Turns out my one day of pure R&R this summer was spent crossing Lake Michigan on the SS Badger Ferry (our trip to New Orleans wasn’t exactly R&R). Assembling this blog post was a wonderful way for me to revisit that trip, especially now that I’m still mostly confined to the house during my recovery from hip surgery. This ferry crossing falls under the “I always wanted to…” category of undertakings, except that in this case I actually had crossed Lake Michigan on this ferry before, on a big cross-country trip with my mom when I was fifteen. But I always wanted to do it again because I love to experience the vastness of this country, and the vastness of this lake on whose very shore I live.

The week before my surgery, logistics worked out so that we had to be in central Wisconsin one day to visit our son at camp and make it to the Detroit area two days later to attend my uncle’s funeral. How else to accomplish this efficiently except by taking a boat across Lake Michigan? It turned out to be such a fun and relaxing trip for my husband and me, I only regret that our kids weren’t along.

Unlike other ferries we’ve been on, you don’t drive your own vehicle onto the SS Badger. Instead, it’s valet service.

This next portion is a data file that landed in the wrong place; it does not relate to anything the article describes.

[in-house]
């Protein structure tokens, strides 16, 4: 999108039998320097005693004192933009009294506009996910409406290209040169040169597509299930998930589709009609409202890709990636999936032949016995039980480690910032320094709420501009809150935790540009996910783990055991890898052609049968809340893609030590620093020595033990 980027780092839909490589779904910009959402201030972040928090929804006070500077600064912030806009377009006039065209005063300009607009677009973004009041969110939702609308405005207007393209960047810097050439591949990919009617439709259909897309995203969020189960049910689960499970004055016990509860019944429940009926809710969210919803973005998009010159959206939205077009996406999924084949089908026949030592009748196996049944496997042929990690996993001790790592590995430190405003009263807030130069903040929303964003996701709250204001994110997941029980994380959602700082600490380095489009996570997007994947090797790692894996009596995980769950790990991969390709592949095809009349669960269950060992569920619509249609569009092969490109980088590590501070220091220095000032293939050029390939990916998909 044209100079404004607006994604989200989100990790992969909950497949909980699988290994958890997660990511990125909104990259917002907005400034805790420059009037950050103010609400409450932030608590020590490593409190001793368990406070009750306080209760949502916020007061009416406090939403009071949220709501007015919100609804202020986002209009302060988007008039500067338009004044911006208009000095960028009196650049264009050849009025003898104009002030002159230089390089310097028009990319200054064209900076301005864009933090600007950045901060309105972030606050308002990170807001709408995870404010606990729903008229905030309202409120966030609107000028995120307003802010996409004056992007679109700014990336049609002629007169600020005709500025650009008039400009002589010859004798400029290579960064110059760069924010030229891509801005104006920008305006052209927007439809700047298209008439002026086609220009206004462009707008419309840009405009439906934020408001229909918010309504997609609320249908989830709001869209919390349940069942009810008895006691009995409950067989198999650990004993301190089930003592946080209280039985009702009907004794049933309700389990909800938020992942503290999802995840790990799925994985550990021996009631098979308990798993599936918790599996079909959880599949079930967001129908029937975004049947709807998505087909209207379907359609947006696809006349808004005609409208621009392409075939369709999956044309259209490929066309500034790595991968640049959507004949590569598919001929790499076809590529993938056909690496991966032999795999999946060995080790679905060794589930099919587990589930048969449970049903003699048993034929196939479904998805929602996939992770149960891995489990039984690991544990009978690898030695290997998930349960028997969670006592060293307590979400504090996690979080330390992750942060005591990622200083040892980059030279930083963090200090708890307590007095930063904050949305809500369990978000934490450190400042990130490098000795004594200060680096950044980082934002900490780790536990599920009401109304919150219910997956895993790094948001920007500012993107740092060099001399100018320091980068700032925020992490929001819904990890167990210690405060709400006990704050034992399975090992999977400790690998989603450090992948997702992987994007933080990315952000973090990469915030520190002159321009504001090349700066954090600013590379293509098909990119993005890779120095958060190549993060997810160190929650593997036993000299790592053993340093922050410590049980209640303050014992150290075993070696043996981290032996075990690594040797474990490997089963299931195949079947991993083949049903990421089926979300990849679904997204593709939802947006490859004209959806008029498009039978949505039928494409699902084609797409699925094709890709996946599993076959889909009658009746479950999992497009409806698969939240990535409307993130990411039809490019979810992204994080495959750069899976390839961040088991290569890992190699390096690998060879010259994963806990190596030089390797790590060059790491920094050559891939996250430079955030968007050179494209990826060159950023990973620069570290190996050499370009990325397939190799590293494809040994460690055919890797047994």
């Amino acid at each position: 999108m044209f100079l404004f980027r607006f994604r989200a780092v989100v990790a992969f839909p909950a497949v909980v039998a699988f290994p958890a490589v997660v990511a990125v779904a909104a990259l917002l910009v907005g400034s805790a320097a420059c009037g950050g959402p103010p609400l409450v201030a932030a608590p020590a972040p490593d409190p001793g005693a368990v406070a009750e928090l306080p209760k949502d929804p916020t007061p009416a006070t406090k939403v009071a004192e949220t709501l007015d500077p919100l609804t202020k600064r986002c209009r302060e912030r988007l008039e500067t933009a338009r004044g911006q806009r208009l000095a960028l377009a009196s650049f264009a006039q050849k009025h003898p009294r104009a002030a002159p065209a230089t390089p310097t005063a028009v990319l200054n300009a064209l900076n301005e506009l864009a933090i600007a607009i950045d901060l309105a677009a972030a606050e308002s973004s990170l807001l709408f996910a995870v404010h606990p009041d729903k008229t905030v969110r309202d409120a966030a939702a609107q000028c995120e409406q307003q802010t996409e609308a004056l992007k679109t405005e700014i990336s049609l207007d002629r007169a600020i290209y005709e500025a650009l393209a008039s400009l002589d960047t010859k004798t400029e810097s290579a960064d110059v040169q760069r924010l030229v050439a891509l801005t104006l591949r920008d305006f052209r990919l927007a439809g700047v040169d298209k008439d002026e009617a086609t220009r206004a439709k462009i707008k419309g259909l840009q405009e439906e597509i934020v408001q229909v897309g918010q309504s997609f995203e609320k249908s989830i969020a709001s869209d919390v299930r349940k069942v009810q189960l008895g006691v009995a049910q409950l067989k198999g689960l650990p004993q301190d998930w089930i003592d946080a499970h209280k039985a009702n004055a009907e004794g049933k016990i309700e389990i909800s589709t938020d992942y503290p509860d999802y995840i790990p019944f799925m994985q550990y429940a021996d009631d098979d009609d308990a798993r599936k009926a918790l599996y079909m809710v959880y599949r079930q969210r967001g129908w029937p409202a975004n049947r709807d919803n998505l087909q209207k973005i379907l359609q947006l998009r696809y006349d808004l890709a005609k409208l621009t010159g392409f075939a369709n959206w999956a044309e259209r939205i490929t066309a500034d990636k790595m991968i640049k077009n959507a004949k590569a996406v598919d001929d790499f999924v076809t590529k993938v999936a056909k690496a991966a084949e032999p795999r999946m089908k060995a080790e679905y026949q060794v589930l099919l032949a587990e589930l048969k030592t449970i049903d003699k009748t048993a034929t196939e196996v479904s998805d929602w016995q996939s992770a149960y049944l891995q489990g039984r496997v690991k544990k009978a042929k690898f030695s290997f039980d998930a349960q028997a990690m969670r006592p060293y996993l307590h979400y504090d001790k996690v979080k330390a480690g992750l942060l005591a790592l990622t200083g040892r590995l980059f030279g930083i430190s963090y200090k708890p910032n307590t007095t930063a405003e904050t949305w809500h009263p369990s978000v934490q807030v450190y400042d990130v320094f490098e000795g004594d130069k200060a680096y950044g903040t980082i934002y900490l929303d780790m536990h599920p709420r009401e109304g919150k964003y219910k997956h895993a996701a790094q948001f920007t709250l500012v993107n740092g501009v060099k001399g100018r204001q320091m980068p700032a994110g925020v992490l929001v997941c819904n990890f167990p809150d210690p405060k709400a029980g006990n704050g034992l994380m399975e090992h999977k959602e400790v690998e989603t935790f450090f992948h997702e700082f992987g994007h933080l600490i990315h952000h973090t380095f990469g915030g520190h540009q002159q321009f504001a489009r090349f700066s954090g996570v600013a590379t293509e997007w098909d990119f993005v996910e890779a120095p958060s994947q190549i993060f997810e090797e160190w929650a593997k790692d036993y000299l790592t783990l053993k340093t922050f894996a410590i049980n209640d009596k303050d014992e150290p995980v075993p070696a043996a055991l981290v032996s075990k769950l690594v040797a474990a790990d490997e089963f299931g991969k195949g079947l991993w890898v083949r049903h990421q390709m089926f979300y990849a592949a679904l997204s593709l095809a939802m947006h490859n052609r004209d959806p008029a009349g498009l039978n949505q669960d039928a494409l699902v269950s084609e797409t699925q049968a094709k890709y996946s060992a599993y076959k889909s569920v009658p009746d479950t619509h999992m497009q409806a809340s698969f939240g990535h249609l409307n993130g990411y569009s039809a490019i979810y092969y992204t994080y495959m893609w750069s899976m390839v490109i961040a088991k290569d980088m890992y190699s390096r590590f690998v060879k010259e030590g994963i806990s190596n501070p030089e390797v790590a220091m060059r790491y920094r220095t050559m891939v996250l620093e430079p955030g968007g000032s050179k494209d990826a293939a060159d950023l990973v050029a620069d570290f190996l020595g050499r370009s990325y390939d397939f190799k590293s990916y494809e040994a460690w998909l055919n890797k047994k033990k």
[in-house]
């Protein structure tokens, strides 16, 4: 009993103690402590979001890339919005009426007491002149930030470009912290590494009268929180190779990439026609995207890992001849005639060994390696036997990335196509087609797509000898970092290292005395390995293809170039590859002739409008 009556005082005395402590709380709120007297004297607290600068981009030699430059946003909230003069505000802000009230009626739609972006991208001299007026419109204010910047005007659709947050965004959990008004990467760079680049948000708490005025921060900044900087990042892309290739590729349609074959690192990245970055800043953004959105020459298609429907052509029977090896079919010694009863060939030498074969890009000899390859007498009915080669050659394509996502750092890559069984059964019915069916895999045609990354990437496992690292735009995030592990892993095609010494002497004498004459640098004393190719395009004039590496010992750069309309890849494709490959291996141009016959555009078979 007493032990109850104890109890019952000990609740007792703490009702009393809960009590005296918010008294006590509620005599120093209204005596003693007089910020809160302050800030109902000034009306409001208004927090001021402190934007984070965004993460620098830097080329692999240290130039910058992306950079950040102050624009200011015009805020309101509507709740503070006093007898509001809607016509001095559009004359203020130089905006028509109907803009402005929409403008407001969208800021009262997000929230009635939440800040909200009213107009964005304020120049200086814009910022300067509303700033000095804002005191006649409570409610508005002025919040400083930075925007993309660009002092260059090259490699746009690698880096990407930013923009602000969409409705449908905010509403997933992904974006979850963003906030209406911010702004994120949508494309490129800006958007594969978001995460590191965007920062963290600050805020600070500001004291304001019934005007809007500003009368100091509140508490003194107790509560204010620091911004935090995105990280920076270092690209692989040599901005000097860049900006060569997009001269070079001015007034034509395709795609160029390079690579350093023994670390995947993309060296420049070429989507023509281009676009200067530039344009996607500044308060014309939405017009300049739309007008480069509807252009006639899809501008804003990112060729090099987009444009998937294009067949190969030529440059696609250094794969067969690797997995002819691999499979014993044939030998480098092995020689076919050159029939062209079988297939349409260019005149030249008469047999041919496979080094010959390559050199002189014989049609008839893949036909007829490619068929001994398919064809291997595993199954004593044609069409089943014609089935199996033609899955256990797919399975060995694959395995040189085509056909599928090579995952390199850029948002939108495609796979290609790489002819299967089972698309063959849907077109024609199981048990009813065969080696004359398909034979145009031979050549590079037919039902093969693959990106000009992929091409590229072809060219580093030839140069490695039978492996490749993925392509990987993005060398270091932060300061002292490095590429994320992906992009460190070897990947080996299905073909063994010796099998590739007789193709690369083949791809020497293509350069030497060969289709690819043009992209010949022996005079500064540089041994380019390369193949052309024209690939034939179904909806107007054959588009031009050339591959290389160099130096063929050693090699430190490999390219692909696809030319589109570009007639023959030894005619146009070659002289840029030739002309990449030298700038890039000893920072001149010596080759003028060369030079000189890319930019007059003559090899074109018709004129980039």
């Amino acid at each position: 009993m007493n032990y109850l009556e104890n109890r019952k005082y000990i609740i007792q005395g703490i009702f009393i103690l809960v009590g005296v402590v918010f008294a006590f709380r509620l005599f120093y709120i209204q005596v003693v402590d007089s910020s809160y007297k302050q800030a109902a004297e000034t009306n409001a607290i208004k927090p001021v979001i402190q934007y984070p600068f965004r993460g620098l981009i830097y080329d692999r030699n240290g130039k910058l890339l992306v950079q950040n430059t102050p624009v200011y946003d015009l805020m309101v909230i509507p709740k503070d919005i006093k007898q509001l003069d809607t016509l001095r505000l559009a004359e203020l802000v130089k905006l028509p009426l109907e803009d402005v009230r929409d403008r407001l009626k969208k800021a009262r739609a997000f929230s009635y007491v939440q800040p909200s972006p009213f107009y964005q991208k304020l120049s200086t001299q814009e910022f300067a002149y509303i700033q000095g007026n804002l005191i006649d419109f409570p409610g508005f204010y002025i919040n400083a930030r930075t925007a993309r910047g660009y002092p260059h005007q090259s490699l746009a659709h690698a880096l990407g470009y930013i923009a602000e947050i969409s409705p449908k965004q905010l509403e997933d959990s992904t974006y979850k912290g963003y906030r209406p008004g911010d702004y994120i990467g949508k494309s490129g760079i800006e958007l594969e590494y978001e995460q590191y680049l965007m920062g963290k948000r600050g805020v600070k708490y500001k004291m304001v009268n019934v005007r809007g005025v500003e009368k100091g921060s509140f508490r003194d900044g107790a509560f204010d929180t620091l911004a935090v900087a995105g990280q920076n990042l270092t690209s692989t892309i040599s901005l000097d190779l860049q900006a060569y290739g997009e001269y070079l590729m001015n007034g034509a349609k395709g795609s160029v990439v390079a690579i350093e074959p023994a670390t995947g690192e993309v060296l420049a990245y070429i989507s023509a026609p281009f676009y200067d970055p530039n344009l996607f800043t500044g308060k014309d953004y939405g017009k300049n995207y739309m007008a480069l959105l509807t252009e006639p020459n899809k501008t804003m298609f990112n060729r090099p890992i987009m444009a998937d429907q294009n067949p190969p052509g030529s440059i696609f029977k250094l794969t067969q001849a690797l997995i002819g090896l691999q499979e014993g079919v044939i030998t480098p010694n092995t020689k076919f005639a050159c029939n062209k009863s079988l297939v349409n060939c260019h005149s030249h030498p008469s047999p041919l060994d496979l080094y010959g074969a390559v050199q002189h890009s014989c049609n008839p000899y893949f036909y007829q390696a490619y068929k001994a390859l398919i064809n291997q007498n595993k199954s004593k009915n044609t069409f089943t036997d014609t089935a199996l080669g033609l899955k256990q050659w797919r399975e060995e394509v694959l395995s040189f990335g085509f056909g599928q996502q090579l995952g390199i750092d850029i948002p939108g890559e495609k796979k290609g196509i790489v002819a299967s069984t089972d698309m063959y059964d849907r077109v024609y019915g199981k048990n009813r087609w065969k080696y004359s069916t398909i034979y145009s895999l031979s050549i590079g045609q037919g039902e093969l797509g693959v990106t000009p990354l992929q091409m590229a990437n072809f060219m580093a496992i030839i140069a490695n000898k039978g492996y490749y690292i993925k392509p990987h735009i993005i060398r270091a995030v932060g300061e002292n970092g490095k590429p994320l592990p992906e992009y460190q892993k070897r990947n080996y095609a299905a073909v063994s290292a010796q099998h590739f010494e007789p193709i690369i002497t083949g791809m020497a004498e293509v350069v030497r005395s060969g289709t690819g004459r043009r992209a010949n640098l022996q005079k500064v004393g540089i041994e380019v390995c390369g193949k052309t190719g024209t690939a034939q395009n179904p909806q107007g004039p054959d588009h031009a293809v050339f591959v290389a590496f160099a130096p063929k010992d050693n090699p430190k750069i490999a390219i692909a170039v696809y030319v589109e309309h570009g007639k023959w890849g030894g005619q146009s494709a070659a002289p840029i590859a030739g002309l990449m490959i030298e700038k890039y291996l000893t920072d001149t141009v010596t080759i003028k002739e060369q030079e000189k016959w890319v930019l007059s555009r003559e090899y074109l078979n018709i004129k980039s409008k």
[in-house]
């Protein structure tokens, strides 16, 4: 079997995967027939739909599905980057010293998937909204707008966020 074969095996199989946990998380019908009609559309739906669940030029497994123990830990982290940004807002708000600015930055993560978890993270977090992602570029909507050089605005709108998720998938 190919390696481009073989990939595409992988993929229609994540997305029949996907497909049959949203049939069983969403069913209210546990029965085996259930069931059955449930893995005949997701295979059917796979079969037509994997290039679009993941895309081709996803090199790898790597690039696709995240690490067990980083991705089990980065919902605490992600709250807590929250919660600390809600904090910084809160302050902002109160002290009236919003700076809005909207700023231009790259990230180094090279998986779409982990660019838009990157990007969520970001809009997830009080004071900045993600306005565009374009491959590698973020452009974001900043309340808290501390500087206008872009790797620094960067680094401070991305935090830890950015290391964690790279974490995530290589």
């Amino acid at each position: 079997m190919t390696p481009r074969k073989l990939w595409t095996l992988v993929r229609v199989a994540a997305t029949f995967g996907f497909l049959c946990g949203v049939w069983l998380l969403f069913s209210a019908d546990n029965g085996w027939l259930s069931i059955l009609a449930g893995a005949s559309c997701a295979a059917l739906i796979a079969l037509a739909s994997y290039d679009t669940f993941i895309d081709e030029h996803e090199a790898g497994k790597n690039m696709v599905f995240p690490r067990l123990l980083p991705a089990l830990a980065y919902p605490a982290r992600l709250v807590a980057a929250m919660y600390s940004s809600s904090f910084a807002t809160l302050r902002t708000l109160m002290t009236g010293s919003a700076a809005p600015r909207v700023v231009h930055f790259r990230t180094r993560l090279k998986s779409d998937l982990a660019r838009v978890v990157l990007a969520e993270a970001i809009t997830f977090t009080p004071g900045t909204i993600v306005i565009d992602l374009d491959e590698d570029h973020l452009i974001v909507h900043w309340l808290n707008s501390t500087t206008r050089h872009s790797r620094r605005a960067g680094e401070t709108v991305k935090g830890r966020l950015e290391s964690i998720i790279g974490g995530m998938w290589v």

As we pedestrians waited to board, I studied the history signs to learn more about this national landmark we were about to be on.

Into the ferry!

The harbor at Manitowoc, Wisconsin, where I wish we would have had the time to visit the Wisconsin Maritime Museum–right there with the submarine parked out front. Lake Michigan was, after all, a huge naval training base during WWII, including training on submarines.

And then we were heading out to “sea!”

I love lighthouses, and so it was a special treat to see the Manitowoc Lighthouse up close as we puffed by.

We secured a comfortable spot on the north side of the ferry, where we still got plenty of sun. As as we headed farther out on the lake, it got quite cool on an otherwise sunny and warm summer day.

My spot

A fellow passenger’s reading spot perfectly captures the mood of the day.

I also enjoyed exploring the innards of the boat – there was a little museum on board, a gift shop, of course a few lounges and a restaurant, and for the night crossing, you can book a cabin! The crossing takes four hours, so if you’re a tired trucker, I’m sure a cabin sounds great.

I timed it: After 1 1/2 hours, you don’t see land in any direction.

Eventually, the Michigan coastline appears,

and then the Coast Guard,

and then the Ludington Lighthouse.

It was great fun watching the captain maneuver the boat toward the dock at Ludington. My husband found out that the boat in the background is one of the other decommissioned ferries, identical in build to the SS Badger, and it is now used for spare parts to keep the historical ferry going.

Docking is precision work.

Disembarking at Ludington

Back on land

A last look at the lighthouse, as the sun sinks lower.